Part 2 of 2 – I’ve Missed You! (From Concept to Market…)

Crystal Rose's Handbag Manufactured by Arrowhawk Industries
Crystal Rose’s Handbag Manufactured by Arrowhawk Industries

I’ve owed you guys this blog for quite sometime now! It’s been a busy month of calling buyers, running webpages (a big part of my day job) and helping to bring our 2014 Fashion Week event to you with a bang! We have so many more designers this year, and it’s also time to start putting out those press releases – not to mention we’re building our retail website… and I’m going to let it slip that we’re going to do some VERY exciting things within the 3D printing industry – just wait! It’s going to be so big, and it’s absolutely going to revolutionize the fashion industry – and we’re at the forefront! The implications for manufacturing are endless, and I just can’t wait to see what my lovelies come up with.  Don’t know what that means? You will soon! So speaking of industry, manufacturing, and being at the forefront… on to the long-awaited part TWO of our Blog “From Concept to Market: What’s a Designer to do?”.

5. Build Relationships

There are probably as many different manufacturers as there are designers – it’s a wild world out there, and it might not be a great idea to do a fast google search on manufacturing – unless you’re into gambling your business on it. As in all things, quality can take time, and it’s best to go by word-of-mouth and to really investigate and interview the person/people who will be leaving their mark on your design. What you’re doing is building a relationship. And just as in “normal” relationships, things may not always work out, and great relationships take time, work, and communication.

it isn’t always about you.   Leslie, of Arrowhawk Industries, states “I want to work with people who have a long-term vision”. Leslie has been on both sides of the fence, so to speak, as both a designer and a manufacturer. She goes on to say, “Find the right fit! Go out, participate, meet people, go to shows, listen to word-of-mouth”. “…and don’t discount Battleaxes! You’ll  see them at shows – good business women who are hard core but their check is good. They’ve been around, and they know what they want.”

Be Honest

Nothing can mess up a relationship like dishonesty – with yourself or your manufacturer. Sure, it goes hand-in-hand with being realistic but one thing that happens is that in their excitement designers can loose site of what is realistic for a manufacturer to actually do – Leslie likes to know up-front about what kind of costs are involved in making the article, and not to worry – there are always non-disclosure documents to sign. Leslie, and most other manufacturers aren’t interested in “stealing” your design or knowing exactly where you found that ultra-rare fabric – just simply that you can get more of it. In this process of building trust in your relationship with your chosen manufacturer, it’s good to see that person as a helpful guide in your process. They are there to help you, as your success directly equals their success. If your project just isn’t viable for one specific person to touch, price-wise or otherwise, then that honesty helps both you and them.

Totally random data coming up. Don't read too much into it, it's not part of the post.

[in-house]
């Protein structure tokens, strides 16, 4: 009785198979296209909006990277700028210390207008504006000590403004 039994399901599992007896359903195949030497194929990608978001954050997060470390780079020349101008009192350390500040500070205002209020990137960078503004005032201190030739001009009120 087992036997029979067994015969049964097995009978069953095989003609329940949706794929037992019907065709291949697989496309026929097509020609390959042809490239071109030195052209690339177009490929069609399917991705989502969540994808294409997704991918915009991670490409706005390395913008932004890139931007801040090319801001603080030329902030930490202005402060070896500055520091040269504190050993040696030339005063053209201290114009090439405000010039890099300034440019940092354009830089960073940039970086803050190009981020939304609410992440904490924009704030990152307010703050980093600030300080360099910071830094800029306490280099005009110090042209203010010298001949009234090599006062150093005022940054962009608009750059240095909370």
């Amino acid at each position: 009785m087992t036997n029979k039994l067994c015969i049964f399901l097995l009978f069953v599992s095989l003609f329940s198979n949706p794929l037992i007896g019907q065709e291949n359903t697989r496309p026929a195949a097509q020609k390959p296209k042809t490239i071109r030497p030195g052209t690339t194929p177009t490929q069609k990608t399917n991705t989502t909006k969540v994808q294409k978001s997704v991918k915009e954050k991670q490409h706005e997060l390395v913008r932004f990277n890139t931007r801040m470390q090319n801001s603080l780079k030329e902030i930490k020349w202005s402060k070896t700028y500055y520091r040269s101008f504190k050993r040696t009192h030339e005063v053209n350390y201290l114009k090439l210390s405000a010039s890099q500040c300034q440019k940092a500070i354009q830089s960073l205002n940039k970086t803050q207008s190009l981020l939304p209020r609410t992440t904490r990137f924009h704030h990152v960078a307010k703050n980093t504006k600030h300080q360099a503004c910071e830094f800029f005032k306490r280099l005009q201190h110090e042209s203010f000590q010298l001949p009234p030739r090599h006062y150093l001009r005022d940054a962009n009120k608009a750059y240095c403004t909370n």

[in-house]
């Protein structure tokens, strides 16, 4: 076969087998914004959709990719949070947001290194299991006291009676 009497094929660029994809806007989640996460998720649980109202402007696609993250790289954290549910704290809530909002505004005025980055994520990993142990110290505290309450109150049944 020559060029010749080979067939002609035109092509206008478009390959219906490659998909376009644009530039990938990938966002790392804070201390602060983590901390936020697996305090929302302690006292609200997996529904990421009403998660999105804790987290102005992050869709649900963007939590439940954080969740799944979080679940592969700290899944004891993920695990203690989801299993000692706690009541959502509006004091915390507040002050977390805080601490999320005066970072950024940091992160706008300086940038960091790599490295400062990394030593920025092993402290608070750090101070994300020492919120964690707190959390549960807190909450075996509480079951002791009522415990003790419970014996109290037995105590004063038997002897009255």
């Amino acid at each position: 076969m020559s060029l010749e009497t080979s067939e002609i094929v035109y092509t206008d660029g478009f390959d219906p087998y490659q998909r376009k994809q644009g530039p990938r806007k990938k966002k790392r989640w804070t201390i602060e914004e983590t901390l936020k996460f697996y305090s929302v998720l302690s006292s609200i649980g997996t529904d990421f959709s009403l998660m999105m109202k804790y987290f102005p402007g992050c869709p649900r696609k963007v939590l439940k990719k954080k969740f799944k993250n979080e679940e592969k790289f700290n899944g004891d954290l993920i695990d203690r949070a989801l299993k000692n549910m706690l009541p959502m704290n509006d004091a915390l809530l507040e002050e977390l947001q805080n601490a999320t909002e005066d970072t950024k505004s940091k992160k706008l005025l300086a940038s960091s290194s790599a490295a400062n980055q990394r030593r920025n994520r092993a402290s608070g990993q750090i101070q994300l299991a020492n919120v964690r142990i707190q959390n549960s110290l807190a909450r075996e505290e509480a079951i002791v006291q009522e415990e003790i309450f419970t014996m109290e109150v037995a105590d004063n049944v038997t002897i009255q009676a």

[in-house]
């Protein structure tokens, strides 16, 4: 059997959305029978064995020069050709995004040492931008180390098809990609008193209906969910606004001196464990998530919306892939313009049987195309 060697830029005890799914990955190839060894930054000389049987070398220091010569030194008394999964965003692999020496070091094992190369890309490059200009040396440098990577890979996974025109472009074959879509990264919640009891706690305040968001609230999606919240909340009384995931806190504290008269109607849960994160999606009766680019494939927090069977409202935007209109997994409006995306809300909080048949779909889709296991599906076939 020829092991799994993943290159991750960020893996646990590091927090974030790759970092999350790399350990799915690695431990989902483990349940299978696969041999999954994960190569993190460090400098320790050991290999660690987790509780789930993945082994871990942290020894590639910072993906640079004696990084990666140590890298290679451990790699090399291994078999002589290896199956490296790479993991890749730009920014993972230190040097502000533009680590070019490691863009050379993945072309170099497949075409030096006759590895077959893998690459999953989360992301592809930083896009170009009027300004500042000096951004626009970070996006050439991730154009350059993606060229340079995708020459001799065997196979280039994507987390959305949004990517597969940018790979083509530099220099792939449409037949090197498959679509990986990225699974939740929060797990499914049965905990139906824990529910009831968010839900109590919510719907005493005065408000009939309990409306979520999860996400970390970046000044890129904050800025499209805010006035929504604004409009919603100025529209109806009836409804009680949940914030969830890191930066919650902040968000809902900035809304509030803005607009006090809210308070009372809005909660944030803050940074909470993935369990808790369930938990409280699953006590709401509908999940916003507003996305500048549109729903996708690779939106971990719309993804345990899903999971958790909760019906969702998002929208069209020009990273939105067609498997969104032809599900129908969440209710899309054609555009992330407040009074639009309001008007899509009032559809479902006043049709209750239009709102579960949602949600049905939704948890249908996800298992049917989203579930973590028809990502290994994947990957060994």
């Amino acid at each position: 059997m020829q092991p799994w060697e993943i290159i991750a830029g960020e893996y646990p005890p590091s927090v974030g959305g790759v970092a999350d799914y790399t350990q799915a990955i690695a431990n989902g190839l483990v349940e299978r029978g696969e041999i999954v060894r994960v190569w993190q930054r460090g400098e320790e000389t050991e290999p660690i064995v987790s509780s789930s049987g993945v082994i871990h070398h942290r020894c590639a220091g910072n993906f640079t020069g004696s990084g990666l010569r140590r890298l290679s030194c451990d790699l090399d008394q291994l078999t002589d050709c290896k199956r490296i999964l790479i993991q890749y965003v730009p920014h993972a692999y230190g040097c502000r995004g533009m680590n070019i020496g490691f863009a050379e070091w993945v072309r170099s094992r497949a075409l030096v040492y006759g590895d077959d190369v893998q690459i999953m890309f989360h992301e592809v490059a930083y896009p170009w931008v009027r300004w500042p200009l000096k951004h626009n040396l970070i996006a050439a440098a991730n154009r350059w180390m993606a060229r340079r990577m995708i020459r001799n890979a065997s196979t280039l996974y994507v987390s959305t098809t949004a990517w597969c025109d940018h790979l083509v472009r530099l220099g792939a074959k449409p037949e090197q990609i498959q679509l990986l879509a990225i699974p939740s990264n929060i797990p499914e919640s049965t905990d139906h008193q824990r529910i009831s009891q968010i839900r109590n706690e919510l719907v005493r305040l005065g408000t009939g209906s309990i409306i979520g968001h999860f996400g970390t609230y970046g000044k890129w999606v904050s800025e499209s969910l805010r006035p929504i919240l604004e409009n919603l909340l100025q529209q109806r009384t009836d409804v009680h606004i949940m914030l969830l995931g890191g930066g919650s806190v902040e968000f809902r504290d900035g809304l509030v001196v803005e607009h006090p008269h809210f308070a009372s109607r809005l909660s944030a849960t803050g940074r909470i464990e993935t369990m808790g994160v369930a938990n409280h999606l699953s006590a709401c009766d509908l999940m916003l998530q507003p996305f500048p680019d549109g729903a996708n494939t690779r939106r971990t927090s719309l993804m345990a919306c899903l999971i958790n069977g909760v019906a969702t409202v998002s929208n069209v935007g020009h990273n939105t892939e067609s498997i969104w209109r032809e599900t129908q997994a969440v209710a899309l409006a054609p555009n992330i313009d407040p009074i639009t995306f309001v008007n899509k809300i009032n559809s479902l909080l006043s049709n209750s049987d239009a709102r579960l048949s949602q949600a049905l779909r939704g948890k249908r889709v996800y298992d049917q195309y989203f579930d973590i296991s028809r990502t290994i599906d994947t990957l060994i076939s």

Good Questions to ask a prospective Manufacturer: 

1. “Do you bid on garments?”

2. “Do you supply notions?”

3. “Will you help with sourcing?”

Leslie adds that she has her own sourcing contacts, but that the Textile Association of LA can send some names. and though everyone has to starts somewhere, to be careful in making sure that any online wholesalers are reputable – and if you do use them, close them out: know exactly how many of a certain kind of garment you’re going to make, and secure that fabric! Any money you’re able to save on material will give you more for the manufacturing of your garment… and another way to save money is to have your material cut out ahead of time (see part 1 of this article: make sure you’re properly specked for production!”

Wisely Quoted by Audry Hepburn
This lady is one of my inspirations

Relationships, as in all things are why we’re here and the best way to be successful in business, as well as in life in general. No one exists in a vacuum and not one of us is an island. We all need each other, and those connections are the spice and flavor in life – use them~!

Amanda out. <3

Comments (4)

Santa Fe Fashion Week

Apologies! LOL Amanda Caserta, Executive Producer

Hi X (sorry, don’t know your name) I hope you haven’t confused me with someone else, my site is If you don’t put in a dash between fashion and incubator, you end up at a Canadian site.

Santa Fe Fashion Week

Thank you so much Kathleen! We really appreciate you weighing in on the matter – we’re here to have open discussion for the purpose of the betterment of our designers… it’s our dream to realize our plans to have our own in-state fashion incubator as well! We’re thrilled you stopped – I really enjoyed your website, and look forward to what’s coming on ! (edit)

Just an FYI, there is a legal distinction between manufacturer and contractor. It’s not semantics but a matter of Federal law and IRS regulations, to say nothing of state (including NM) tax regulation. Not knowing the difference can cost a designer a lot of money. More specifically, with the advent of the CPSIA law, there are now criminal penalties associated with erroneous classification -if there is an issue with product liability. Succinctly stated, the designer or whoever causes the product to exist -its creator- is the manufacturer. The party one hires to produce the product, (such as Leslie in this example) is a contractor. The manufacturer bears all of the financial and legal responsibility of product safety; the contractor has none -literally, legal indemnity.

Leave a comment

You must be logged in to post a comment.

This site uses Akismet to reduce spam. Learn how your comment data is processed.